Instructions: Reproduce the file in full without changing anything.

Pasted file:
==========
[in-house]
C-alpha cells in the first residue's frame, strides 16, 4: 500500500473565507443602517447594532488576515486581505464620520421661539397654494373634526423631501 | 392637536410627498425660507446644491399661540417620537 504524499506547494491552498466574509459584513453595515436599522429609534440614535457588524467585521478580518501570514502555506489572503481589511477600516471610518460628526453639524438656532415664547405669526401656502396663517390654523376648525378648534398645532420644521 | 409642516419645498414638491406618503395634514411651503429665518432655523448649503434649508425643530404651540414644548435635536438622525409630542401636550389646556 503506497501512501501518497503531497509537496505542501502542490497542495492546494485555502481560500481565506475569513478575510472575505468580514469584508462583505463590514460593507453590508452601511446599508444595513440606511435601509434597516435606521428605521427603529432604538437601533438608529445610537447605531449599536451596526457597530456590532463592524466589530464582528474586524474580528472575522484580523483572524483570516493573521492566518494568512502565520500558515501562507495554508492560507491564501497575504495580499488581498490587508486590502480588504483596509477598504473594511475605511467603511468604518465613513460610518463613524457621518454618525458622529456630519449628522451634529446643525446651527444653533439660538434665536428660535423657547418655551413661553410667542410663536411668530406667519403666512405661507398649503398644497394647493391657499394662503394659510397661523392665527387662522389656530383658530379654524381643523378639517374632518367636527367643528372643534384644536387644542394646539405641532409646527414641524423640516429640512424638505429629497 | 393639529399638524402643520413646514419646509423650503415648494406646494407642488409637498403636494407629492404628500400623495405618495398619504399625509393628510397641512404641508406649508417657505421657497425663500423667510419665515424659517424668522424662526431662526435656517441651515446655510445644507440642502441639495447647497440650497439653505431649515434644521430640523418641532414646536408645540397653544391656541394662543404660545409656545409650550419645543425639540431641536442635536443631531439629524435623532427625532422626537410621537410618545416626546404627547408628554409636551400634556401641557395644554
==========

[in-house]
C-alpha cells in the first residue's frame, strides 16, 4: 500500500473565507443602517447594532488576515486581505464620520421661539397654494373634526423631501 | 392637536410627498425660507446644491399661540417620537 504524499506547494491552498466574509459584513453595515436599522429609534440614535457588524467585521478580518501570514502555506489572503481589511477600516471610518460628526453639524438656532415664547405669526401656502396663517390654523376648525378648534398645532420644521 | 409642516419645498414638491406618503395634514411651503429665518432655523448649503434649508425643530404651540414644548435635536438622525409630542401636550389646556 503506497501512501501518497503531497509537496505542501502542490497542495492546494485555502481560500481565506475569513478575510472575505468580514469584508462583505463590514460593507453590508452601511446599508444595513440606511435601509434597516435606521428605521427603529432604538437601533438608529445610537447605531449599536451596526457597530456590532463592524466589530464582528474586524474580528472575522484580523483572524483570516493573521492566518494568512502565520500558515501562507495554508492560507491564501497575504495580499488581498490587508486590502480588504483596509477598504473594511475605511467603511468604518465613513460610518463613524457621518454618525458622529456630519449628522451634529446643525446651527444653533439660538434665536428660535423657547418655551413661553410667542410663536411668530406667519403666512405661507398649503398644497394647493391657499394662503394659510397661523392665527387662522389656530383658530379654524381643523378639517374632518367636527367643528372643534384644536387644542394646539405641532409646527414641524423640516429640512424638505429629497 | 393639529399638524402643520413646514419646509423650503415648494406646494407642488409637498403636494407629492404628500400623495405618495398619504399625509393628510397641512404641508406649508417657505421657497425663500423667510419665515424659517424668522424662526431662526435656517441651515446655510445644507440642502441639495447647497440650497439653505431649515434644521430640523418641532414646536408645540397653544391656541394662543404660545409656545409650550419645543425639540431641536442635536443631531439629524435623532427625532422626537410621537410618545416626546404627547408628554409636551400634556401641557395644554